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Anti-immigrant party gains in Danish elections

Elections are such depressing things. Once again the power to register a desire to change society in a fundamental way was open to the workers (in the shape of their vote) and once again it was squandered on capitalism. Of course it was not going to be otherwise – Danish workers, as elsewhere, are sadly not showing any high degree of class consciousness. The events in the US and Afghanistan have helped put a rotten breath of life into so-called "immigration debate". And it didn't exactly help matters when it was revealed one of Saddam Hussein's generals – responsible for the 1988 gas attack on a Kurdish village – lives in Denmark.

The Danish election was on 20 November . It was a historic election. The turnout was a record; the Social Democrats were massacred, losing power everywhere, for example, for the first time in 82 years there isn't a Social Democrat mayor in my home town of Aarhus; and the new government is the first "borgerlig" (literally "bourgeois) majority administration since 1926-29. In fact, the Social Democrats are the second largest party now; the neo-liberalists of Venstre have taken over first place.

Rasmussen has been replaced as PM by Rasmussen. (Tweedledum and Tweedledee spring to mind.) Not only did the two main actors have the same name, a lot of TV time was spend looking the lack of differences in the parties' manifestos. (We say they are fundamentally the same anyway since both seek to administer capitalism.) It is the same spectacle of New Labour being the new Tories. Nyrup Rasmussen, the ex-PM, claimed in one election broadcast – when presented with a 30-year-old quote of his – that he has always stood for regulated capitalism . . . which is true, but at least he didn't call it socialism.

The Danish Peoples' Party has become the third largest party, and provides the Venstre/Conservative government with the extra mandates it needs for the "borgerlig" majority. (The Danish Folketing is built up on a complex PR system where posts and policies are negotiated by the parties.) The DPP is a nasty, nationalist outfit. Social Democrats are secretly hoping the DPP will scupper the government. And if you think that sounds like intrigue, what about the Socialist Peoples' Party mayor who was backed by the DPP and a capitalist . . .

The whole tone of the election has led the Swedish and Norwegian liberals to call for Venstre's exclusion from the liberal movement. International reaction has been negative too, some going to far as to compare Fogh Rasmussen with Haider. Venstre had put an ad in a national broadsheet about seven Arab boys who raped a 14-year-old girl in Aarhus not so long ago, which was roundly criticised for its suggestion that Arab boys are gang rapists. Immigration and taxation played a large role in the election. The ideas was: Danes pay high taxes; the Welfare State is in trouble, and we have waiting lists and our pensioners aren't looked after; immigrants come here, do nothing, and get loads of taxpayers' cash to live the life of Reilly. A few people realised that immigrants are an essential part of the labour force, which was vindicated by the post-election news that the firm Novo Nordisk are seeking qualified engineers in the immigrant population, even promising them support if they require a masters education. (There are too few engineers to cover industry'' requirements at present.)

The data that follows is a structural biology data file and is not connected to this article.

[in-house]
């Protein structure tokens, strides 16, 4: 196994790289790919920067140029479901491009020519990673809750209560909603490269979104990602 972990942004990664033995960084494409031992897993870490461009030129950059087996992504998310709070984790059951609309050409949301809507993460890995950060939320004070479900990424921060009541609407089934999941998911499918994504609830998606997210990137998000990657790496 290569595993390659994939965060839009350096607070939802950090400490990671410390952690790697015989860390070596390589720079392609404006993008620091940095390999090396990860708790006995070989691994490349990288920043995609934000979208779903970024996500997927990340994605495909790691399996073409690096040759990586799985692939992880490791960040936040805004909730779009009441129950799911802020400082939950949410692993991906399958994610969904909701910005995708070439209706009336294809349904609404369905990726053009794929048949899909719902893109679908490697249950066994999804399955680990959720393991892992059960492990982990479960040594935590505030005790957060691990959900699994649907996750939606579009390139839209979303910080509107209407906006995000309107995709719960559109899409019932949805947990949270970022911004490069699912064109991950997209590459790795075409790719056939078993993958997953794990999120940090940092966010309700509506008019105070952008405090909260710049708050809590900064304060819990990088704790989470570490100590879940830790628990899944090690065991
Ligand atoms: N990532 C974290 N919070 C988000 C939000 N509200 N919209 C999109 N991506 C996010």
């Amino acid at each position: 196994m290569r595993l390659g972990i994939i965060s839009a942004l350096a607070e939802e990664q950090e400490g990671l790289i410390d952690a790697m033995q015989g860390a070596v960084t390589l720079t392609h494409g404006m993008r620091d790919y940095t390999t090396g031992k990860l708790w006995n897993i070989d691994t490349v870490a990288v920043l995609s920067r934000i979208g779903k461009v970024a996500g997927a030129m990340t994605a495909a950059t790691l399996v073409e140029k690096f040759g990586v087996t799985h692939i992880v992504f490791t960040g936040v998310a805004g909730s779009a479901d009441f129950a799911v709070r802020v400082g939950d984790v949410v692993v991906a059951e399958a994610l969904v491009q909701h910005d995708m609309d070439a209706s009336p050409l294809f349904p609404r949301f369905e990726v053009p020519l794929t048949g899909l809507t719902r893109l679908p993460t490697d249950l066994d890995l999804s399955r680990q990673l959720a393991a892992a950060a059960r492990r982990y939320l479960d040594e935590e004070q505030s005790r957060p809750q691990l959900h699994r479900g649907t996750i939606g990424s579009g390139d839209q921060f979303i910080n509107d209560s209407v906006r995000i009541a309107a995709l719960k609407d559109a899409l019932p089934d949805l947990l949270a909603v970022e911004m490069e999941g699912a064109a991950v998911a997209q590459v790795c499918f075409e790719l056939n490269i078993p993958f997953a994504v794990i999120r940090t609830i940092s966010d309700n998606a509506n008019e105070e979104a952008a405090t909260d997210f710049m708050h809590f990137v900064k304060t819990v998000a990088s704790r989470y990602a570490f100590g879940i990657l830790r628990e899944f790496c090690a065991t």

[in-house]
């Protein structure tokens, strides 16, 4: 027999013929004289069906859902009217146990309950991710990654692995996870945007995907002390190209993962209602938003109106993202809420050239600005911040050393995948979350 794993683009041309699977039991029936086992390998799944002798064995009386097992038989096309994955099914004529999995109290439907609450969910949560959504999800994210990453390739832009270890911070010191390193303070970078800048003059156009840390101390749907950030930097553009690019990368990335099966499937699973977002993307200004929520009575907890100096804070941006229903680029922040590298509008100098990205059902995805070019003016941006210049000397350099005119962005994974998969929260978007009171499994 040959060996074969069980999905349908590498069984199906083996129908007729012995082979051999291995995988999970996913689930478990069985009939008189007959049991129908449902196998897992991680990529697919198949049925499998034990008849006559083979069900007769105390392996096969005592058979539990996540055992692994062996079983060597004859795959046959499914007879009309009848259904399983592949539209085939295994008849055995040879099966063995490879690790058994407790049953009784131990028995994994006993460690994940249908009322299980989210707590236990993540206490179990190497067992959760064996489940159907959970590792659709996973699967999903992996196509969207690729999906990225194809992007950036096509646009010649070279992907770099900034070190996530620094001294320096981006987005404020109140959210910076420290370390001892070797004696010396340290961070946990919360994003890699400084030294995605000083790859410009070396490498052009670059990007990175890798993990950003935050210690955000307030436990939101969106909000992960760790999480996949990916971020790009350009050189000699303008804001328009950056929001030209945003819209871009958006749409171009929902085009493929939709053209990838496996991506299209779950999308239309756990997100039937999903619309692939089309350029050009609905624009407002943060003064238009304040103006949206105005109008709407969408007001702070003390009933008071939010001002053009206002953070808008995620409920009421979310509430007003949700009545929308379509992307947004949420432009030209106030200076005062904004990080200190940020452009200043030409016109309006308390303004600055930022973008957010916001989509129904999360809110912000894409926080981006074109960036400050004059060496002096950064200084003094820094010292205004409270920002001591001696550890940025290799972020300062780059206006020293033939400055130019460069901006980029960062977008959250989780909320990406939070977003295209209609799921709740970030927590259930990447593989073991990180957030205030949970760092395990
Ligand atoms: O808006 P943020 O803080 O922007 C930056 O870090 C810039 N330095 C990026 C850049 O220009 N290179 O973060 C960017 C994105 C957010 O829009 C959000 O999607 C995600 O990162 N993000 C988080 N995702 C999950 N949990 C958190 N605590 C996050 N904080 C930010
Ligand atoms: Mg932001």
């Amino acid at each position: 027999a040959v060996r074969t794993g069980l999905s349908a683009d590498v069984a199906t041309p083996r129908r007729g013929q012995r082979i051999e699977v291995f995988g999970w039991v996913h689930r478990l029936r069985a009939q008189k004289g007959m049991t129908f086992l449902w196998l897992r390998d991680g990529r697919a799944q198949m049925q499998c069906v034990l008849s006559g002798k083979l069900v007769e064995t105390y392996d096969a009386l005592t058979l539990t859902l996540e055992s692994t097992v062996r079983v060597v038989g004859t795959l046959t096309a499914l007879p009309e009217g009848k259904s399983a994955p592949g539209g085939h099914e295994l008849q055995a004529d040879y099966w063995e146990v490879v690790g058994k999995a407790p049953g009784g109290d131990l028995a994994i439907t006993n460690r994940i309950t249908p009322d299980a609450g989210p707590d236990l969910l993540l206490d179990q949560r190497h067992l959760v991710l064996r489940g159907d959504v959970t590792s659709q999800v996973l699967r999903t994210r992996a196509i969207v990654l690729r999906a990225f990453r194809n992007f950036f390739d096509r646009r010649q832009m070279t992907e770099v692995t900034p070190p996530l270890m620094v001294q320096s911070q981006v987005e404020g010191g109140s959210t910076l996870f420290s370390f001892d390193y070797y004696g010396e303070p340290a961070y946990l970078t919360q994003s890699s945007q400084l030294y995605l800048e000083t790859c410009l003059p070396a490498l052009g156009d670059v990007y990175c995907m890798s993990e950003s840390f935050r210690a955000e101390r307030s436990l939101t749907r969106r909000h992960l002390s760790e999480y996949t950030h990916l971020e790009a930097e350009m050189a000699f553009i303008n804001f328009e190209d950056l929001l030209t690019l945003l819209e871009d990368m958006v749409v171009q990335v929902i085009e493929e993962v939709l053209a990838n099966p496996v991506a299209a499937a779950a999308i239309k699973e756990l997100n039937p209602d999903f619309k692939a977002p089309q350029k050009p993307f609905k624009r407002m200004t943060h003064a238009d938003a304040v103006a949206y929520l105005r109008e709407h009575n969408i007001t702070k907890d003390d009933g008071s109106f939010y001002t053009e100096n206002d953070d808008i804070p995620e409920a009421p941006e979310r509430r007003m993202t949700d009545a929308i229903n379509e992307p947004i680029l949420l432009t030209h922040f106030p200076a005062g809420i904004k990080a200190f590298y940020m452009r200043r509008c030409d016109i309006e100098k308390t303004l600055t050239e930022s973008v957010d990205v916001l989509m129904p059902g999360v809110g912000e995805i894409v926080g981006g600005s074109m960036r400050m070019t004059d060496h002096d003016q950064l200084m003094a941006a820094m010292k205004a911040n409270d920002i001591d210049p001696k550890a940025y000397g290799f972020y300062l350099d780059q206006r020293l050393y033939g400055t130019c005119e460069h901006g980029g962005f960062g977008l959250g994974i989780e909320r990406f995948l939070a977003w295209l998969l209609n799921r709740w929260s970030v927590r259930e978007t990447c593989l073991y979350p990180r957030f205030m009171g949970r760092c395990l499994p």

The need for a socialist on the debate programmes, in order to blow such nonsense arguments to bits, was obvious. But there were no socialists, just the sight of Frank Aaen of the Unity Party being foolish. The Unity Party is a ragbag collection of old Trotskyist and Stalinists, who married when the Eastern Bloc collapsed. Anders Fogh Rasmussen (the new PM) was harangued by Aaen. Fogh was quick to reply: "It's obvious that the only thing you know about liberalism is what you learned at the Party school in Moscow." It was a devastating hit. Aaen served the Kremlin Empire in his capacity as a leading Communist Party member. Socialists have pointed out that the silly gits who lionise Lenin do the socialist cause enormous harm. Fogh didn't need to give a serious answer to Aaen – it was enough to use imagery.

There were some positive things. I produced a couple of hundred leaflets which were snatched up, made some contacts, and I sold a number of copies of this journal. An interesting thought to ponder: when the new government fails, as its predecessor did will workers begin to see that no matter which bunch you put in, it is King Capital first and the working class nowhere?